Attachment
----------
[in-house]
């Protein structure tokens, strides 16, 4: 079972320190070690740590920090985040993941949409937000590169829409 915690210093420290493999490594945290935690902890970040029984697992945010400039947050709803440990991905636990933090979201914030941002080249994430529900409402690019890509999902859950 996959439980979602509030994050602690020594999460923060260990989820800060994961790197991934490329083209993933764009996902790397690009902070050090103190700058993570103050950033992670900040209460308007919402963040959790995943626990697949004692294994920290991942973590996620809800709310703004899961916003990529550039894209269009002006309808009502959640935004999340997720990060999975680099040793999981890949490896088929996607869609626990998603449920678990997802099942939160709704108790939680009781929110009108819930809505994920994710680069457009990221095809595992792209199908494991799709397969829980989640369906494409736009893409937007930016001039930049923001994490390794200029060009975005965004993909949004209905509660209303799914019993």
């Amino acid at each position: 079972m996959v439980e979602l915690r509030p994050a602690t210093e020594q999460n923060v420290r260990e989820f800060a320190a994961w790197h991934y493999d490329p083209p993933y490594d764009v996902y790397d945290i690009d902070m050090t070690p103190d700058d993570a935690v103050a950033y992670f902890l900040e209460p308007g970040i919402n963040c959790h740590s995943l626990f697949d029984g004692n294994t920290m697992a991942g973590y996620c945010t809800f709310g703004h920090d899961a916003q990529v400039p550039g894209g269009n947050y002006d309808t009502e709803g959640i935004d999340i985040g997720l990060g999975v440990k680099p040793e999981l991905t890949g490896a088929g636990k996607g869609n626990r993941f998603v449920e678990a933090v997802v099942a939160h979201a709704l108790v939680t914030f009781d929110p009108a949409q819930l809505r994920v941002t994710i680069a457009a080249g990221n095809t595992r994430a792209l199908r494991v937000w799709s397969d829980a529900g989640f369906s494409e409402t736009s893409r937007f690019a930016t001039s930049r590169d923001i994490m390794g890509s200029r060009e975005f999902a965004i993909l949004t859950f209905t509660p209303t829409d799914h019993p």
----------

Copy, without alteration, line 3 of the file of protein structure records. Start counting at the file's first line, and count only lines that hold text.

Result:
């Amino acid at each position: 079972m996959v439980e979602l915690r509030p994050a602690t210093e020594q999460n923060v420290r260990e989820f800060a320190a994961w790197h991934y493999d490329p083209p993933y490594d764009v996902y790397d945290i690009d902070m050090t070690p103190d700058d993570a935690v103050a950033y992670f902890l900040e209460p308007g970040i919402n963040c959790h740590s995943l626990f697949d029984g004692n294994t920290m697992a991942g973590y996620c945010t809800f709310g703004h920090d899961a916003q990529v400039p550039g894209g269009n947050y002006d309808t009502e709803g959640i935004d999340i985040g997720l990060g999975v440990k680099p040793e999981l991905t890949g490896a088929g636990k996607g869609n626990r993941f998603v449920e678990a933090v997802v099942a939160h979201a709704l108790v939680t914030f009781d929110p009108a949409q819930l809505r994920v941002t994710i680069a457009a080249g990221n095809t595992r994430a792209l199908r494991v937000w799709s397969d829980a529900g989640f369906s494409e409402t736009s893409r937007f690019a930016t001039s930049r590169d923001i994490m390794g890509s200029r060009e975005f999902a965004i993909l949004t859950f209905t509660p209303t829409d799914h019993p």